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Ridgeland property rights tussle is expected to have wide impact


Sunchase Apartments in Ridgeland … Photo by Tacy Rayburn

Four lawsuits challenging Ridgeland’s new multi-family zoning law are expected to have far-reaching implications for property rights and growth management in Mississippi.

All of the suits – three federal and one state — allege unconstitutional infringements on property rights. Violations of the federal Fair Housing Act are alleged in one of the complaints while others allege Ridgeland seeks to reduce the number of minorities living in the city by outlawing affordable rental apartments that attract them. Still others claim the tough land-use measures are a way of clearing out apartment complexes in southeast Ridgeland to make way for a mixed-use development of single-family homes, shops and restaurants.

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A question prominently raised in all of the legal filings is whether multi-family rental complexes can continue indefinitely as noncomforming uses.

Not if the uses run afoul of zoning provisions enacted under the state’s mandate that localities have laws consistent with their comprehensive land-use plans, Ridgeland argues.

The City last February enacted multi-family building densities of 10 units an acre and warns it will force apartment complexes that do not comply to “cease” the nonconforming use within a specified time. That actually means demolition — and probably sooner rather than later, lawyers for the rental properties say.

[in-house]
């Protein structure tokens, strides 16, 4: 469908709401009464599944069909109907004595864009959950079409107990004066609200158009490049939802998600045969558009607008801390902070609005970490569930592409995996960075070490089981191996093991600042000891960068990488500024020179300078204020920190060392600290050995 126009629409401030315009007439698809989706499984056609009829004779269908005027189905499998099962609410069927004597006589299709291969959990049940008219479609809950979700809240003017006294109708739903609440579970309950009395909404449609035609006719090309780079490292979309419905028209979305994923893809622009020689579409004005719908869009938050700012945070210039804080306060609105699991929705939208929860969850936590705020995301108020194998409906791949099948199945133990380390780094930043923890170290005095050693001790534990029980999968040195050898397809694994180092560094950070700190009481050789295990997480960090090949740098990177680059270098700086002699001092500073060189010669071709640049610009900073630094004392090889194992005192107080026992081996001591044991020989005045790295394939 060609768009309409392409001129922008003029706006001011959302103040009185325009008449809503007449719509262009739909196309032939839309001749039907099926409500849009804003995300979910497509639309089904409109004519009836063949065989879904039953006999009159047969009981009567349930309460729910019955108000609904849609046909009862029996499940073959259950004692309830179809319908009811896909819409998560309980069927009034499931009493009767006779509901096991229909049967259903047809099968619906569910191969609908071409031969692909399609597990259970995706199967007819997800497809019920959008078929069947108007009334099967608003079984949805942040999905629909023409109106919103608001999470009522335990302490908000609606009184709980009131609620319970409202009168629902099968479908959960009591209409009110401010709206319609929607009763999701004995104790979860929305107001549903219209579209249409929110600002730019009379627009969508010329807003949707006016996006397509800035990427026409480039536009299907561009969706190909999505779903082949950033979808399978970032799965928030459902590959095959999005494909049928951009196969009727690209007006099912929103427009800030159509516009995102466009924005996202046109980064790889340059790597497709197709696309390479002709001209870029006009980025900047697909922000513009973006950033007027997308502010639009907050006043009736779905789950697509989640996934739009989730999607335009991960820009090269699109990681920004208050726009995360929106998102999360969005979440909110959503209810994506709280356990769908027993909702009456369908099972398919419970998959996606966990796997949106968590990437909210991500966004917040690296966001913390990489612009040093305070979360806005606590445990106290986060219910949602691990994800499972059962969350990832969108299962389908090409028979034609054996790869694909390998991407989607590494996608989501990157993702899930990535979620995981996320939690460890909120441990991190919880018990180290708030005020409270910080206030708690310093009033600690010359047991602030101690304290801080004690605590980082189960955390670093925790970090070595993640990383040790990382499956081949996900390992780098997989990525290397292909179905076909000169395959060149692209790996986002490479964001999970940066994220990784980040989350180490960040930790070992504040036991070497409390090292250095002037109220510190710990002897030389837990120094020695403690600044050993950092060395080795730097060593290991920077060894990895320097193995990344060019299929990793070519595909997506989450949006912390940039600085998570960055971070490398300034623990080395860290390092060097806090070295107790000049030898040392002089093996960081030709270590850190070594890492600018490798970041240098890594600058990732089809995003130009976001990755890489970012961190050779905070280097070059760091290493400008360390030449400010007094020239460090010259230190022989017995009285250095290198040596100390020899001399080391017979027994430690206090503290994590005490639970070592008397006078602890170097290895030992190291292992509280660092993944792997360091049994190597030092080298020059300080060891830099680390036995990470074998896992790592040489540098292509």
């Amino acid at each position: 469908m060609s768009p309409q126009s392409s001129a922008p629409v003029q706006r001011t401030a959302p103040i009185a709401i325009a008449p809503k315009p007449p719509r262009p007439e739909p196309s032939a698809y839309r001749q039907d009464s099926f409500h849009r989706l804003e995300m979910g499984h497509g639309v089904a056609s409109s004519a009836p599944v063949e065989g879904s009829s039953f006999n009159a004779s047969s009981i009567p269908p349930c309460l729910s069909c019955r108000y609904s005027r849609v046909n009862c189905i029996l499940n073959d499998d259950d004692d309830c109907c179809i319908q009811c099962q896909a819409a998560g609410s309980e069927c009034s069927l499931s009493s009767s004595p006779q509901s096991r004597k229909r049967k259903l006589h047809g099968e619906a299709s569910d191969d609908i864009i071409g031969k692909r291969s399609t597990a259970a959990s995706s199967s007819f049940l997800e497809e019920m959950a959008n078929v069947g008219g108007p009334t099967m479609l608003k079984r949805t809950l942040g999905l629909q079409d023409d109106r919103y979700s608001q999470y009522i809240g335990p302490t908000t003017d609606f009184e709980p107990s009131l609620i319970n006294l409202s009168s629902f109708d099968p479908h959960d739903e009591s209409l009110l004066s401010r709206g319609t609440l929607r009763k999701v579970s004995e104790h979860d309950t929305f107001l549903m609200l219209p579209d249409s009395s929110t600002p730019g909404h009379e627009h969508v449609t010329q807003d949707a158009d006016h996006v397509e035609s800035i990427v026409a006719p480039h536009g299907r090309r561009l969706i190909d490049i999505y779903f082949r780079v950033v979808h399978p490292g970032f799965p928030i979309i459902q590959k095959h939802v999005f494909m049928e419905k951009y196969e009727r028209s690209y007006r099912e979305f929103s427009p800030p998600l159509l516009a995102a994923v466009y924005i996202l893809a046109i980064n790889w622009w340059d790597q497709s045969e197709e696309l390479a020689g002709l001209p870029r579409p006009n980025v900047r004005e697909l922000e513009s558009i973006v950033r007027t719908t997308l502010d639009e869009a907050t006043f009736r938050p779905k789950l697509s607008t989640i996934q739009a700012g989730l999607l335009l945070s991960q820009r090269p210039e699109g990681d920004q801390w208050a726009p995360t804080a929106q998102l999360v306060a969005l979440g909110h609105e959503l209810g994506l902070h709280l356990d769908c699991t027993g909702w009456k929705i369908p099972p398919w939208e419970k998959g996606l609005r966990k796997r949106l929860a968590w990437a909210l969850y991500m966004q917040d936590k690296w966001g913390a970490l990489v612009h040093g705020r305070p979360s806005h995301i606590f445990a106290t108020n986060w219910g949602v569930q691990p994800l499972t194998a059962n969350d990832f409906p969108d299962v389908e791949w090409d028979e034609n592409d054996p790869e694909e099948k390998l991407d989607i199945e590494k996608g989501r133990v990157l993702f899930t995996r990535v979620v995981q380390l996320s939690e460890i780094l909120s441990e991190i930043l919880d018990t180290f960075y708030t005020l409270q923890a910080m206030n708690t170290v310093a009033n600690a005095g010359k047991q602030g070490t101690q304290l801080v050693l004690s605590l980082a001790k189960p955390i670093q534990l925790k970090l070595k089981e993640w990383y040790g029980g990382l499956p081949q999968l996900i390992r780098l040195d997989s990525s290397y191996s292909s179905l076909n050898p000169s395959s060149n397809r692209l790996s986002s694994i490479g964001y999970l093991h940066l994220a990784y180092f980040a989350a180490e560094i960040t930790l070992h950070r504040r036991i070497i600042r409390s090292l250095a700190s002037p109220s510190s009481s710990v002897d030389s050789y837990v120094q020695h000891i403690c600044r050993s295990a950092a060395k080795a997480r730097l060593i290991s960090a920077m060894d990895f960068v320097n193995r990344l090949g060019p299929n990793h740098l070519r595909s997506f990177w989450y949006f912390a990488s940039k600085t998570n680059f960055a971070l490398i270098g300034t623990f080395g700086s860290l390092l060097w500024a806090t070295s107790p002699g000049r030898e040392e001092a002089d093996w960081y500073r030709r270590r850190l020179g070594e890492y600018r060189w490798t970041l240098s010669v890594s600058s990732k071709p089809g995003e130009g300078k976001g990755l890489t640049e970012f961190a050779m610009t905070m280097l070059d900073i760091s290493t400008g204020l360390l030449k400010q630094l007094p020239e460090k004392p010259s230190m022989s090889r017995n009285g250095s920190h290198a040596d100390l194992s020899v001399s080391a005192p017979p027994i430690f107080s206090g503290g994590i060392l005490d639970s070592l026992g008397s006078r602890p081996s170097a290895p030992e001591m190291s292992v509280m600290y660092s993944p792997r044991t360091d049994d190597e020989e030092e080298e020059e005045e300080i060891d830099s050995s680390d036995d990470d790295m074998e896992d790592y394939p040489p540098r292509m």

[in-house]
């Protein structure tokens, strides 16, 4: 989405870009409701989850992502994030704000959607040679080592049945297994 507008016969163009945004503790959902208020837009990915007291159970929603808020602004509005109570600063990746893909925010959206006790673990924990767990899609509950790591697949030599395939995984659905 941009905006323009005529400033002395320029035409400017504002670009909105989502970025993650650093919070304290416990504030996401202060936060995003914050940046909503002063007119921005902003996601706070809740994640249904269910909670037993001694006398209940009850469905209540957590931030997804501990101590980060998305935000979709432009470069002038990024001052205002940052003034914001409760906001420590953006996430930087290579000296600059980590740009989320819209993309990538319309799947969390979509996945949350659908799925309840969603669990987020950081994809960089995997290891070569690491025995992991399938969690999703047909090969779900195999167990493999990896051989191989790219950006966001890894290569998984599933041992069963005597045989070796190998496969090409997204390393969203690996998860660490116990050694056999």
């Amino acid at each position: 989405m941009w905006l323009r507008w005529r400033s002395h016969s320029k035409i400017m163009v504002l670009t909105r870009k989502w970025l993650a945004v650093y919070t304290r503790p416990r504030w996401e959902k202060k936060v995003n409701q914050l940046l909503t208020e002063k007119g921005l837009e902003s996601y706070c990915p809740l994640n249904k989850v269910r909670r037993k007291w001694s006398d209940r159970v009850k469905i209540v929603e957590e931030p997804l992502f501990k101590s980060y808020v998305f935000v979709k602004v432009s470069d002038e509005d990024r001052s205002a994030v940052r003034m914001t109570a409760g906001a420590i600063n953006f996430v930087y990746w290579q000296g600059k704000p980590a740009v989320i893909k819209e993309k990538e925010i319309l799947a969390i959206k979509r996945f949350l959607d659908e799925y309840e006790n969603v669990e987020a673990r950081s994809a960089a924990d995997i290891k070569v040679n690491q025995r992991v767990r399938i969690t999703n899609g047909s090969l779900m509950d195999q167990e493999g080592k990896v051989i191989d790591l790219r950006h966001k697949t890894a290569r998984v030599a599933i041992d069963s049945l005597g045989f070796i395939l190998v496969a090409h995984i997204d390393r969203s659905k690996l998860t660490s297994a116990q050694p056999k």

Ridgeland, in a Jan. 23 response to a suit filed in Madison County Circuit Court by the Van Mark Apartments, said it set a goal in its 1988 comprehensive plan of reducing multi-family housing densities and thus sparing the city the impacts they bring in the way of traffic congestion, public safety protections and public utilities. A series of zoning ordinances that followed has sought to lower densities to the now current 10 units an acre, Ridgeland’s attorney, Kelly Simpkins of Wells Marble & Hurst, said in last week’s filing.

The Van Mark, 6811 Old Canton Road, has 316 apartments that cover 24.26 contiguous acres, for a density of 13.02 units an acre.

To buy time, the Van Mark and other nonconforming apartments in Ridgeland, about a dozen and a half altogether, must apply for a classification from the City. A Class A offers the most time, while Class B affords less and Class C specifies removal in February of this year.

A Class A can be revoked at any time upon the request of an “interested party,” according to the  February 2014 zoning ordinance.

If a nonconforming property fails to register with the City, it automatically receives a Class C designation.

All of the classifications are unconstitutional, the Van Mark’s attorney, W. Rodney Clement, argued in the Circuit Court filing Nov. 21 for a declaratory judgment.

Lawyer Michael Cory Jr. represents Sunchase of Ridgeland, Everest Pinebrook, Rainbow, RR Apartments, Jordon Ridge and Oakbrook apartment complexes in a federal court filing for declaratory and injunctive relief. Proper land-use requires a balancing test, he said in an interview last week. The test is whether the burden on apartment owners and residents is warranted on behalf of public health, safety and welfare.

The density requirement?

“No health and welfare issues there,” Cory said. “It’s just arbitrary.”

Ridgeland, he said, “is going way beyond what are the municipal powers to control land use.”

Summing up his multi-client suit, he cites the density limits as an “intrusion on property rights” and claims Ridgeland officials never notified the apartment complex owners of the pending action on the zoning ordinance.